This is where the aperture comes in. If more light can get through the lens (i.e. a larger aperture), you can have the shutter open for less time and the same amount of light will hit the sensor in total. This means that a larger aperture allows for a faster shutter speed to be used with the same end result. It should now be obvious why a lens with a large maximum aperture is useful – it allows for faster shutter speeds which reduces the likelihood of blurring, particularly in tough lighting conditions. As for why it’s more expensive, making the aperture larger greatly complicates the design of the lens if you want to avoid distortion. You need more glass, more gears and a more complex design.
Finally let’s talk about the actual measurements used for aperture. What does “f/1.8” mean compared to “f/1.4”? Put very simply, the smaller the number the larger the aperture, so the $1500 f/1.2 is larger than the $100 f/1.8 (you’d hope so, given the price!).
How much larger? Well that gets (a lot) more complicated. The f-number is a scale made up of values (called “stops”) derived from a geometric series. Whe you move from one stop to the next you double (or halve) the amount of light hitting the lens (and thus, halve or double the required shutter speed). Most DSLR cameras allow for adjustment of the aperture to one-third stop values, so moving three steps (one stop) will double or halve the shutter speed.
|One Third Stops||1.0||1.1||1.2||1.4||1.6||1.8||2.0||2.2||2.5||2.8|
We can tell from the table that f/1.2 is a full stop faster than f/1.8, so the expensive lens will let in twice as much light as the cheaper one, allowing for shutter speed that’s twice as fast to be used. This is a very significant difference, and it’s why a lens with a larger aperture is called “faster” – it allows for a faster shutter to be used.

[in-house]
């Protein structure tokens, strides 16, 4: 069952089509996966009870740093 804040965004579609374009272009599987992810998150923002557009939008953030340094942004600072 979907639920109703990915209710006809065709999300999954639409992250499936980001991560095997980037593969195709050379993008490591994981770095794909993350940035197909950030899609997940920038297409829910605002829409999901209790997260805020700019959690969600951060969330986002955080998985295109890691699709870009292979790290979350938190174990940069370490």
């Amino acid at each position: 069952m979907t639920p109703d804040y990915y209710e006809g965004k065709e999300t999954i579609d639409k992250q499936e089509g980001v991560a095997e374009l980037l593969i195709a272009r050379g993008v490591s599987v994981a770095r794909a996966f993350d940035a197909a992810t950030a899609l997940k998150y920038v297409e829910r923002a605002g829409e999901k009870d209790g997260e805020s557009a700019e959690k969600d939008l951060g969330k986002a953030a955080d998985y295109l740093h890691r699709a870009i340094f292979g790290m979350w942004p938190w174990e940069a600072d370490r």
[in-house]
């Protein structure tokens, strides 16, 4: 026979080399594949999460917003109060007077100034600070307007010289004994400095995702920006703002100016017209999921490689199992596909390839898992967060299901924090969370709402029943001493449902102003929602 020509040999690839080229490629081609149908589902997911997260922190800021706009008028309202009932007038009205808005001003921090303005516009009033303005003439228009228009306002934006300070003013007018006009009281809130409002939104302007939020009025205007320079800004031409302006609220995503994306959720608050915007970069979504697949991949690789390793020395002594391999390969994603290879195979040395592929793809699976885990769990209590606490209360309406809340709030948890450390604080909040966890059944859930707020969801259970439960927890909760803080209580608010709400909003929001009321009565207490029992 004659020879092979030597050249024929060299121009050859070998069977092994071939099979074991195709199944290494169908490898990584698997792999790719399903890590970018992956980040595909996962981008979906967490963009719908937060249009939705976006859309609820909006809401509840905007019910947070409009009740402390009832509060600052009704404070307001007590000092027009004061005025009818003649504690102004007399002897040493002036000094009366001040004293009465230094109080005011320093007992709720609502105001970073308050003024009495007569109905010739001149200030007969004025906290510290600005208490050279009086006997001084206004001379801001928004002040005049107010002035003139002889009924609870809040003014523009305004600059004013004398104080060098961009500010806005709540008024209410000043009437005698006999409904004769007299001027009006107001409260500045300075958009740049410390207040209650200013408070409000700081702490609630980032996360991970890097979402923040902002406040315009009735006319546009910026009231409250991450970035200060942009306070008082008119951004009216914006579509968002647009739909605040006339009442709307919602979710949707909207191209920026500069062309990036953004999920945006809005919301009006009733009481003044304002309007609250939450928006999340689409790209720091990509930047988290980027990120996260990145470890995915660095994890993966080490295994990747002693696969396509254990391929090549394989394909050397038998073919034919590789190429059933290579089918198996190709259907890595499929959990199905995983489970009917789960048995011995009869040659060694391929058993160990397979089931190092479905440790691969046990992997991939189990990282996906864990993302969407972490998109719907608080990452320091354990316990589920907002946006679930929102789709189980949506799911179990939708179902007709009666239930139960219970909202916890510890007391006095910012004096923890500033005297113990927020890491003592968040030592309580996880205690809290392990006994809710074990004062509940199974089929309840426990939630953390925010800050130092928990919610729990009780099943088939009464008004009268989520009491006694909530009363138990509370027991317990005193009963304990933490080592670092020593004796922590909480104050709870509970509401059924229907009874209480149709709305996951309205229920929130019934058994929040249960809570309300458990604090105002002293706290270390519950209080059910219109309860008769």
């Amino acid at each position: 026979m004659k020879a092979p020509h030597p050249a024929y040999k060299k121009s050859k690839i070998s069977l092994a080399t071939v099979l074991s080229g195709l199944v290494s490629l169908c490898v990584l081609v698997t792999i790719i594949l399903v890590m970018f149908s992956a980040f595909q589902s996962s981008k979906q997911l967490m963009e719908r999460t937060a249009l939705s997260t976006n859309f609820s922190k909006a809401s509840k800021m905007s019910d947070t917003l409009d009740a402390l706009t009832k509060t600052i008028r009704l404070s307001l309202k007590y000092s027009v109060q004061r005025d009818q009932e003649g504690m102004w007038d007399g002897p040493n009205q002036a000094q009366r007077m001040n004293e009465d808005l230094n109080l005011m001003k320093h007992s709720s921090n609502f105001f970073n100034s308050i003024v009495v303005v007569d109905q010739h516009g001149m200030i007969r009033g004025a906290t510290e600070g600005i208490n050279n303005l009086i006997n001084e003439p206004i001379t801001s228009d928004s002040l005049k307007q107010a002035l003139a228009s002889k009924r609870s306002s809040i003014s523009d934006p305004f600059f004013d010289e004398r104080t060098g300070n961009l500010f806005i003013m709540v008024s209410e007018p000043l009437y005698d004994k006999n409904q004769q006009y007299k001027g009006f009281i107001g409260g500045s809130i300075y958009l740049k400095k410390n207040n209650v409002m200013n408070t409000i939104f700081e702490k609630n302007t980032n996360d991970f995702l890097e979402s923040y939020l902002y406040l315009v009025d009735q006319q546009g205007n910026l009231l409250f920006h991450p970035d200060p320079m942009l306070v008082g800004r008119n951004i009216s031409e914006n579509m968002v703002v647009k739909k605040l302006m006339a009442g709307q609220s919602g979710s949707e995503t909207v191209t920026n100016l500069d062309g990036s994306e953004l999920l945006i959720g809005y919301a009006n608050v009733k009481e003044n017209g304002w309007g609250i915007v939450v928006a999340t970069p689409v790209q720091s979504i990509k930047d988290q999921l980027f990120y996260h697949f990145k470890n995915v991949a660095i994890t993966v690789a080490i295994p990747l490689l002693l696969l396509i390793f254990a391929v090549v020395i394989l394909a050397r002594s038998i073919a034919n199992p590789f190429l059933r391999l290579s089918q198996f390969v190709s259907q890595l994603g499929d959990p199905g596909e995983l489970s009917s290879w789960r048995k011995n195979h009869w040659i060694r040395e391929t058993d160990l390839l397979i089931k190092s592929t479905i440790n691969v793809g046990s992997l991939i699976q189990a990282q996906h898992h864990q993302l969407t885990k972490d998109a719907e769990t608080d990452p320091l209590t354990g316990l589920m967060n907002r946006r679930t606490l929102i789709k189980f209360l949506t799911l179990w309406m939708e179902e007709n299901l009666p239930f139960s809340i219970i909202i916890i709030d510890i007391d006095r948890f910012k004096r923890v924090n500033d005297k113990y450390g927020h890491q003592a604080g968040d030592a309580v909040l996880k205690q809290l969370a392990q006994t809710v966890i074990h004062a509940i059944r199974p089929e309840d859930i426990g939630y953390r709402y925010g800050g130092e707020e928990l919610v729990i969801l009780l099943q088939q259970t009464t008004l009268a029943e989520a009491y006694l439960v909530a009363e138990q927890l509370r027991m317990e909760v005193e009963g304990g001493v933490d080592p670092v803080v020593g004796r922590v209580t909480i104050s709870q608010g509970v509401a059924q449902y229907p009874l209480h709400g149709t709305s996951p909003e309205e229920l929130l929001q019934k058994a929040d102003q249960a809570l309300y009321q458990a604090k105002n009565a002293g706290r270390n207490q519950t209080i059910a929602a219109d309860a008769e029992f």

In the image above, we see the results of taking the exact same shot 4 times with different settings. First, in the top left, we have the properly lit shot according to the camera’s exposure meter, which gave us an aperture of f/4 and a shutter speed of 1/250th of a second. In the bottom right we see an equivalent shot using f/10 and a shutter of 1/50th of a second. f/10 is almost 3 full stops smaller than f/4, and so the corresponding shutter speed is significantly slower. The top right shows what happens if we use too long a shutter speed – 1/50 is far too slow for an aperture of f/4 so too much light is allowed in and the image is too bright. The bottom left shows too short a shutter speed – the aperture of f/10 is too small when used with the shutter of 1/250 – not enough light means a dark photo.
Note: There are other effects of changing the aperture (most significantly depth of field), but more on those later.
As previously mentioned, a Macro lens is one specifically designed to allow you to take photos of very small things (flowers, insects, etc). This is usually achieved by allowing the lens to focus on subjects very close to the camera – as all telephoto lenses have some degree of magnification this close-up view will magnify the subject producing the desired effect. The design changes needed to achieve this will cause a Macro lens to cost more than an equivalent non-Macro, as can be seen with the comparison of 50mm lenses above. The Macro at f/2.5 is more expensive than the f/1.8 which is significantly faster.
One of the reasons for wanting a lens with a large aperture is to increase shutter speed and so decrease blur caused by movement of the camera. Another way to do this is to use image stabilization which is a system that detects and compensates for the movement of the camera. This can be a nice alternative to sheer lens speed, as it’s typically cheaper and works reasonably well. In the Nikon system IS is referred to as VR (Vibration Reduction). The really important caveat is that IS/VR is useless when the subject is moving, it only compensates for movement of the camera itself. So if you want to get a nice clear shot of that speeding F1 car you’ll still need a fast lens.
That’s it for the lens primer, check back for more photo tips soon!